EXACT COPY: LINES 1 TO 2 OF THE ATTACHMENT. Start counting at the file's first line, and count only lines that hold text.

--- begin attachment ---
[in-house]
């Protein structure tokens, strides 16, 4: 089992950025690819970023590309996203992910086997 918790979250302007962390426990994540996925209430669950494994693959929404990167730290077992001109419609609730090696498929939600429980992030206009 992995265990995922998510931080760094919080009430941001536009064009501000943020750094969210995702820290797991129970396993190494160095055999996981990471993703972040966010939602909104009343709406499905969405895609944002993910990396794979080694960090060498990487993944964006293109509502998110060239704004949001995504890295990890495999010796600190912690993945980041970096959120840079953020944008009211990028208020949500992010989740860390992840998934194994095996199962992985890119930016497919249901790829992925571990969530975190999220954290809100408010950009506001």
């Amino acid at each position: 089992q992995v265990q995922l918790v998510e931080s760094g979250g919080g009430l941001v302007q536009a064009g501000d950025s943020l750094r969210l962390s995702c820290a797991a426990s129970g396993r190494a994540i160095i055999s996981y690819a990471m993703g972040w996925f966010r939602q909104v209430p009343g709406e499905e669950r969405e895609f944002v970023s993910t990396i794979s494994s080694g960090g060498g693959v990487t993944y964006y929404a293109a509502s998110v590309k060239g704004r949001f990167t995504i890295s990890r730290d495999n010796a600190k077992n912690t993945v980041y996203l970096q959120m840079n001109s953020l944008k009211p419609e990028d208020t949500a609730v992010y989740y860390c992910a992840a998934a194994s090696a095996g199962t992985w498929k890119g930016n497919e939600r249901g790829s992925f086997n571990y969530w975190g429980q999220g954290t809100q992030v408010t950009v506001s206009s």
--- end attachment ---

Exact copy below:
[in-house]
């Protein structure tokens, strides 16, 4: 089992950025690819970023590309996203992910086997 918790979250302007962390426990994540996925209430669950494994693959929404990167730290077992001109419609609730090696498929939600429980992030206009 992995265990995922998510931080760094919080009430941001536009064009501000943020750094969210995702820290797991129970396993190494160095055999996981990471993703972040966010939602909104009343709406499905969405895609944002993910990396794979080694960090060498990487993944964006293109509502998110060239704004949001995504890295990890495999010796600190912690993945980041970096959120840079953020944008009211990028208020949500992010989740860390992840998934194994095996199962992985890119930016497919249901790829992925571990969530975190999220954290809100408010950009506001």